The Internet as Job Creator
Page 1 of 1
New report predicts the online medium will have added 10 million digital and traditional jobs to the economy in the United States and Europe by 2002.
The booming Internet economy is a giant job factory, and by 2002, it will employ more than 10 million people across a variety of industries in the United States, the five largest European economies and Ireland, says a new report.
And although the United States continues to have the world's most advanced digital economy, Europe is starting to close the gap, says the study released by Andersen Consulting.
The report examines the impact of the Internet on the economies of the United States, France, Germany, Ireland, Italy, Spain and the UK. Brazil, which has the largest Internet economy in Latin America and attracts significant U.S. and European investment, was also included in the research.
When Internet-related jobs in other industries are factored into the forecasts, the total number of jobs created in the U.S. and European countries jumps from 8.8 million to more than 10 million, the study found.
Europe is definitely catching up to the United States on the job front. In 1998, the Internet economy employed four times as many people in the U.S. as in the six European countries studied (2.1 million Internet economy employees in the U.S compared to 517,000 in Germany, France, Ireland Italy, Spain and UK). By 2002, this ratio will be lower than two-to-one, the report projects.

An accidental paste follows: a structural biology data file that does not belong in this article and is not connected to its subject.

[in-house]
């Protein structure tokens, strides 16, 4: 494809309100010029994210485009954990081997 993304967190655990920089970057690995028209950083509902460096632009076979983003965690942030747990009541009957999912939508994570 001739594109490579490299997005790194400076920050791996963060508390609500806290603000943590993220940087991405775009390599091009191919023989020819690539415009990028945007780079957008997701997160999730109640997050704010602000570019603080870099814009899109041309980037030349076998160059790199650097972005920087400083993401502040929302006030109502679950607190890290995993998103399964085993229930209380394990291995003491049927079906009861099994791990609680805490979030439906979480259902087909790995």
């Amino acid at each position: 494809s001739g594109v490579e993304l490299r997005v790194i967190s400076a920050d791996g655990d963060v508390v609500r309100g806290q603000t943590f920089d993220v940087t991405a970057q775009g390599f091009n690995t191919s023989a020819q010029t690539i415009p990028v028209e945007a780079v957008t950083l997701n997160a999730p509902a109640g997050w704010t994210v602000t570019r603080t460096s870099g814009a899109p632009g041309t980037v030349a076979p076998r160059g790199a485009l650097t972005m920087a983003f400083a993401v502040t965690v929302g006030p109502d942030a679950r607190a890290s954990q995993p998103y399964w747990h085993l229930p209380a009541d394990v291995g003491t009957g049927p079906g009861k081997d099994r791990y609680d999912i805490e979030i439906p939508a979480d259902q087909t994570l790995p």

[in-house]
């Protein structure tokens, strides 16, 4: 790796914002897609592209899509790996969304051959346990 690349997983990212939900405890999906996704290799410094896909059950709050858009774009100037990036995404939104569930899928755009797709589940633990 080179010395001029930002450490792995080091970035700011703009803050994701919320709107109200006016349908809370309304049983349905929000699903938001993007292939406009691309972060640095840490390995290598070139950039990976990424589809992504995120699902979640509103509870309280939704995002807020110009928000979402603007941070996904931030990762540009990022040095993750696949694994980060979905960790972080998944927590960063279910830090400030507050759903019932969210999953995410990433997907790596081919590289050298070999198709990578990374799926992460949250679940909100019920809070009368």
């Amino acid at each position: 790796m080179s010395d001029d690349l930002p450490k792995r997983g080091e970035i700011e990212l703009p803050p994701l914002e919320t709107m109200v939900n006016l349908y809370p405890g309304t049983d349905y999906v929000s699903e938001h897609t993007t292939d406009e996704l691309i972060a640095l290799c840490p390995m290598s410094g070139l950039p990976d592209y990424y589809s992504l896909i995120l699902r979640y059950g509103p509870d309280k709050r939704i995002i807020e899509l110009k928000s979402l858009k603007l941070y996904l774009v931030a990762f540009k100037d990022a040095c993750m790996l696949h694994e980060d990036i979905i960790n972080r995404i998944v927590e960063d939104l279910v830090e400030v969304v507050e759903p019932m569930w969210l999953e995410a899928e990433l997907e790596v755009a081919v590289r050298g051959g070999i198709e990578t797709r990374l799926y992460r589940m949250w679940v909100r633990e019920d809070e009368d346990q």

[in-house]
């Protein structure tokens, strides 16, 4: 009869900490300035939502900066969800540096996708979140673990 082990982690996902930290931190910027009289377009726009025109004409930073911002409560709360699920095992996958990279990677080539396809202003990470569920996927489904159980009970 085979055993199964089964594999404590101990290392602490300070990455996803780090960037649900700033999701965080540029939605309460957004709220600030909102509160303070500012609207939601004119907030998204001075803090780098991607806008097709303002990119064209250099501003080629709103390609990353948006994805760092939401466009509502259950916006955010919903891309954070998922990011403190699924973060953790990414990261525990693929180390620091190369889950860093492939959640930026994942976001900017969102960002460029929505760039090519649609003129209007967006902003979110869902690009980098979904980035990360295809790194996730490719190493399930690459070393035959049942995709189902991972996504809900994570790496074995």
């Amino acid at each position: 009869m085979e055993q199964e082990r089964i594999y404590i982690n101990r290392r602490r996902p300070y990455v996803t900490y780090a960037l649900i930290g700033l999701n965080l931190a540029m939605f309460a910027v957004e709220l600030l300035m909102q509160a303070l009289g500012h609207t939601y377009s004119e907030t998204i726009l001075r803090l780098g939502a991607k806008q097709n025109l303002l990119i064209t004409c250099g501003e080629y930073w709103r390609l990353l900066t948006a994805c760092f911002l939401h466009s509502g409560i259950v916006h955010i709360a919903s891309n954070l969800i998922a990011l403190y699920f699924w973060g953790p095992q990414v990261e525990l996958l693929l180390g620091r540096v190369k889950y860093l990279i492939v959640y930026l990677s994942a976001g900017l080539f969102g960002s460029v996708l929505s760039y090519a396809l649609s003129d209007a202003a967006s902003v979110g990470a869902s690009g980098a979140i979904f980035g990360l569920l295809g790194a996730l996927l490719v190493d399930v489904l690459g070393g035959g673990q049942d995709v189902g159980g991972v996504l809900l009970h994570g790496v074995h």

"The good news is that the Internet is creating more jobs than it is destroying, even when you look at traditional business models," said Steve Freeman, a partner at Andersen Consulting who specializes in e-commerce and Internet strategies. "And this peripheral job creation is likely to be significant in the short term as established businesses invest in building up new Internet operations alongside their existing businesses."
So what's the bad news? Business leaders on both sides of the Atlantic continue to see the lack of suitably skilled workers as the single greatest constraint on future economic growth, the report says.
So if you've been complaining about the lack of good hires lately, you're not alone.
"The overwhelming majority of those interviewed felt that demand for employees with Internet skills and experience easily outstrips supply," the report said. Many pointed to the lack of computers in schools and a lack of government-financed or government-led initiatives.
"The U.S. certainly leads the way in terms both of relevant courses offered at university level and the numbers of students enrolled in them," the report said. But it said that educational institutions at every level are still not doing enough to arm the next generation of workers with the appropriate skills.
The report is based on analysis of publicly available economic data, surveys of companies, government agencies and opinion makers as well as results of interviews with 160 CEOs, senior executives, government officials and industry experts.